Conventional wisdom holds that Wonder Woman was created by William Moulton Marston, a Harvard psychologist who invented the lie-detector test and wanted to create a positive role model for young girls in the vein of how Superman influenced young boys. But there’s so much more to it than that.

But the deeper truth is that Marston and his wife, Elizabeth, were involved in a fetishistic, polyamorous relationship with his research assistant, Olive Byrne. Both women would provide major help and inspiration in creating Wonder Woman.

Many of these “how something was created” type of movies seem to rely mostly on nostalgia to carry the story, hoping audiences will appreciate seeing the introduction of all their favorite traits.

With Professor Marston and the Wonder Women, however, writer-director Angela Robinson isn’t so much interested in the nostalgia behind Wonder Woman’s creation, but what drove the people responsible for it. To that end, the film is structured with a framing device of Marston (Luke Evans) defending the Wonder Woman comic book to a censorship board after it, like many comic books at the time, is labeled a subversive element.

Then, in flashbacks, we learn the circumstances of Marston’s relationship with Elizabeth (Rebecca Hall), a fierce academic resentful that she isn’t being taken seriously in a university system dominated by men. The arrival of Olive (Bella Heathcote) inspires lustful tendencies in both of them, and as they develop the lie-detector their three-way relationship quickly turns sexual. Rumors of their unconventional relationship cause them to be shunned.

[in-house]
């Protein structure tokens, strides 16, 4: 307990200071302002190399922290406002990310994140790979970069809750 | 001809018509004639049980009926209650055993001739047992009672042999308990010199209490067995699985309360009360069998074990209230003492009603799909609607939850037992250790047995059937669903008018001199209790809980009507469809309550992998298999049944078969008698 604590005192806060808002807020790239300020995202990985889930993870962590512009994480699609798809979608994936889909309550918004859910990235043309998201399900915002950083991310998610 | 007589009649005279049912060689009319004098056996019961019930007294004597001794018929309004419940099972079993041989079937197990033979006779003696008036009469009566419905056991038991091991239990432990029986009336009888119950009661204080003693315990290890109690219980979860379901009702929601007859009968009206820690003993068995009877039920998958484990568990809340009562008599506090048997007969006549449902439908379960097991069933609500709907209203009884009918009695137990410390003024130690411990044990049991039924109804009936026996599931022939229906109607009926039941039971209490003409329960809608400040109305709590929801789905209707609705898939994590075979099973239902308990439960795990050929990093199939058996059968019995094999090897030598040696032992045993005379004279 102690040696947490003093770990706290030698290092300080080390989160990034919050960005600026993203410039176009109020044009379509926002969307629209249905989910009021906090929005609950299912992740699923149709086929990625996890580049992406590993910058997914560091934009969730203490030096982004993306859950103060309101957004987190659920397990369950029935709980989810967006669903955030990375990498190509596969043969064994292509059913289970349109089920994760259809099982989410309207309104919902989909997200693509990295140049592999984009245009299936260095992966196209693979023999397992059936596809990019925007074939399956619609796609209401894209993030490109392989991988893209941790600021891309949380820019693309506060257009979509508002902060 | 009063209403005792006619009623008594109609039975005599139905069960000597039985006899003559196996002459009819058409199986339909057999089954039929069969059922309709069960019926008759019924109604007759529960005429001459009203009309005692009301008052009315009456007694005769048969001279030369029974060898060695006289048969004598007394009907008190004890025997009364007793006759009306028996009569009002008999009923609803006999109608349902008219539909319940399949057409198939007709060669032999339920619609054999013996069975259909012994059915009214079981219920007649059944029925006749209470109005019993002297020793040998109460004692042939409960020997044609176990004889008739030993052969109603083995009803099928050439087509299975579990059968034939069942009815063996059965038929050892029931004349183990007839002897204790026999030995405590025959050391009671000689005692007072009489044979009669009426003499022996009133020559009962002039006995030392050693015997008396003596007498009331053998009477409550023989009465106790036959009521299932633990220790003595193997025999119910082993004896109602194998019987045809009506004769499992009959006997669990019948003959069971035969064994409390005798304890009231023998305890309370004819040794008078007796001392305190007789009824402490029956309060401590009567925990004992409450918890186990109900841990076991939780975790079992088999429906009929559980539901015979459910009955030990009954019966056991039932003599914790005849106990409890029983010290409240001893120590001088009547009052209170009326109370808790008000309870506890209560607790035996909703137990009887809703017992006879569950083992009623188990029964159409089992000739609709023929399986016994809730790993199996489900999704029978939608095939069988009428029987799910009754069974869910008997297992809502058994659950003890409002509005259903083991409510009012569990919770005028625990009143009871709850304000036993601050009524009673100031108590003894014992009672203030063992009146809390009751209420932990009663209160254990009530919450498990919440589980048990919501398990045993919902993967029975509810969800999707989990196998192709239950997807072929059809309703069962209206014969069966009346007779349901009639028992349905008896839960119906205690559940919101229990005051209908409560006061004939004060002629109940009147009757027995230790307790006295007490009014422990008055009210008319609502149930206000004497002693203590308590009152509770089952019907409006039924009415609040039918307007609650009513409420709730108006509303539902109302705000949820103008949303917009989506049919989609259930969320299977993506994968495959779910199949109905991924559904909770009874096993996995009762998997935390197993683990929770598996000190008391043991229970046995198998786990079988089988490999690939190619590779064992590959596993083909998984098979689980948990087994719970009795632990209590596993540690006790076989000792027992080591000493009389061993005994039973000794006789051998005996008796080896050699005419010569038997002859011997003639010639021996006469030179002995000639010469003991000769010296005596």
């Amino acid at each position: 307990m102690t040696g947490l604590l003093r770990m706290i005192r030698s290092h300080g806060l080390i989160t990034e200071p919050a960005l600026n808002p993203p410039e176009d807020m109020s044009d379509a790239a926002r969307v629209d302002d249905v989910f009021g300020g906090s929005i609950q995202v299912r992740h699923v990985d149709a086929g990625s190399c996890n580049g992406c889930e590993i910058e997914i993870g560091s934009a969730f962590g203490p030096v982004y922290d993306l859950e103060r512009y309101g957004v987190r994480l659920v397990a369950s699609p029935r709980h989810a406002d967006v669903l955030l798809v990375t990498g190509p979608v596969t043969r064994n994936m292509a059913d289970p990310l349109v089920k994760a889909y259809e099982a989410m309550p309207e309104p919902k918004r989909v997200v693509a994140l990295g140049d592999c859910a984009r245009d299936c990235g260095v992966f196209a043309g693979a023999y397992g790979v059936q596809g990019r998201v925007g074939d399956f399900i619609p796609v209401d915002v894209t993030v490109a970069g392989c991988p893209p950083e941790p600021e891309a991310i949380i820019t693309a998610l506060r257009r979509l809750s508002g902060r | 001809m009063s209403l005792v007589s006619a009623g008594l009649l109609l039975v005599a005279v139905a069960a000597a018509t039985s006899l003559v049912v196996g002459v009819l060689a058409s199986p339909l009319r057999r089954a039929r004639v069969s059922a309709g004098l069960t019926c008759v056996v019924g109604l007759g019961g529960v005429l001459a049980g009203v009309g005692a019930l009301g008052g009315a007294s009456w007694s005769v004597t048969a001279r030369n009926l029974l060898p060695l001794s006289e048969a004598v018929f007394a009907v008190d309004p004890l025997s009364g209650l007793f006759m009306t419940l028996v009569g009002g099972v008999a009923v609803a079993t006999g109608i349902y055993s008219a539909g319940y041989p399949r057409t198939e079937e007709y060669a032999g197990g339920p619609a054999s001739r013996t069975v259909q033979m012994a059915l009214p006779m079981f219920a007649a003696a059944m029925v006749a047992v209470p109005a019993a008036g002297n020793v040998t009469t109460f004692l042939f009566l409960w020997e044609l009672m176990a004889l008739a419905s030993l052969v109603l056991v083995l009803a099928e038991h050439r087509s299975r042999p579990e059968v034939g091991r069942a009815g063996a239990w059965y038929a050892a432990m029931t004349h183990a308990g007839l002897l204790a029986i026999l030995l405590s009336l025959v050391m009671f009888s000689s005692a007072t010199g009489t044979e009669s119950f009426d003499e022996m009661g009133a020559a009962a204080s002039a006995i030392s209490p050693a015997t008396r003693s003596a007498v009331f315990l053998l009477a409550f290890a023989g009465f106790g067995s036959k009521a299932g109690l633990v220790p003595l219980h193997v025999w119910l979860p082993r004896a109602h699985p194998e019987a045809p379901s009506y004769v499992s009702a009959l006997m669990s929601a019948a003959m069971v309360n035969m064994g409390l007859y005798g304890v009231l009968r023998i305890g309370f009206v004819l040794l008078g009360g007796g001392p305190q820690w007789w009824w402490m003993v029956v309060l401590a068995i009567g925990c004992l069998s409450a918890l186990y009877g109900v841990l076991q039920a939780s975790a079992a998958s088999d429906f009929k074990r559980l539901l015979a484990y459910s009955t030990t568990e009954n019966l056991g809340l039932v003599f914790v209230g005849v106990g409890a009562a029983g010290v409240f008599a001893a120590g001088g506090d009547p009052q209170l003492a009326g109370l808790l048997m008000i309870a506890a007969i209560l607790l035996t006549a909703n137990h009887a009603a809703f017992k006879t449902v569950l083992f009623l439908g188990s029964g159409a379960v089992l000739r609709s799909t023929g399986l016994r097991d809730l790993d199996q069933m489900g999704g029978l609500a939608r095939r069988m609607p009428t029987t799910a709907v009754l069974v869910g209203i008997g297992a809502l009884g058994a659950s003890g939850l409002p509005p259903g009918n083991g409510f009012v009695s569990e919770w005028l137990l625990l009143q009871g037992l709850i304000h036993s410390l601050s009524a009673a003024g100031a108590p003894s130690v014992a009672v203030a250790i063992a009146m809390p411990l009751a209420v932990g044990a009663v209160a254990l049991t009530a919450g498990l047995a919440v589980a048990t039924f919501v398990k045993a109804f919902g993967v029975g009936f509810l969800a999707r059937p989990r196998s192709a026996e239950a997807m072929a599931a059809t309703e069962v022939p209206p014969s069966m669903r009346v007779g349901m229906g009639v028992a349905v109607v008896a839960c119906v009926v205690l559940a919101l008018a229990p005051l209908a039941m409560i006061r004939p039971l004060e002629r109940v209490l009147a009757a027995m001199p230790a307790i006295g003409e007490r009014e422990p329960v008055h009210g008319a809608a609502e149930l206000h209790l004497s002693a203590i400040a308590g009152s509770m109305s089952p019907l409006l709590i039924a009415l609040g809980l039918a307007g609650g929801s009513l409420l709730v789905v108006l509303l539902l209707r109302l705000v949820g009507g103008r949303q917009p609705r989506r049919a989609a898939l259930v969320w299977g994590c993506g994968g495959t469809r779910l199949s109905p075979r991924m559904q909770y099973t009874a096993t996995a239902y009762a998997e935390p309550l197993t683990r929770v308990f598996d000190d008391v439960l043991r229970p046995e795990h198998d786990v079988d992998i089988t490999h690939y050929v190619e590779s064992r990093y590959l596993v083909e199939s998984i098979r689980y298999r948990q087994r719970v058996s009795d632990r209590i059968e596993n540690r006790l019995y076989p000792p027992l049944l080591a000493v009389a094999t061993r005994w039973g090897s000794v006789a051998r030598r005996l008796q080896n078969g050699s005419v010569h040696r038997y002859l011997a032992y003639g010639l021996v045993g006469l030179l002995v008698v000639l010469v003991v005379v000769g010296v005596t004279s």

In need of work, Marston creates Wonder Woman as a means of using comic books to spread a subtle feminist message. Elements of the bondage and role play in his own sexual life seep into his writing, with Wonder Woman known as much for her suggestive outfits and lasso of truth as she is her strength and heroism. Marston tying her origins to Greek mythology then comes across as a thinly veiled excuse to infuse lesbian overtones into the comic, in the guise of an island of paradise populated entirely by women.

Ultimately, though, the core of the film is the relationship between William, Elizabeth and Olive, and their struggles to stay together amid the pressures of societal norms.

The idea that the three of them as a group should be considered the creator of Wonder Woman is put forth in a motion comic on the Blu-ray called “The Secret Identity of Charles Moulton,” which was the pen name Marston used to obscure from the academic community that he was writing comic books.

The eight-minute featurette “A Dynamic Trio: Birth of a Feminist Icon” is a more conventional piece about the real-life characters, while the six-and-a-half-minute “A Crucial Point of View” featurette focuses on Robinson’s motivations for making the film.

The Blu-ray also includes three interesting deleted scenes that run a total of about five-and-a-half minutes.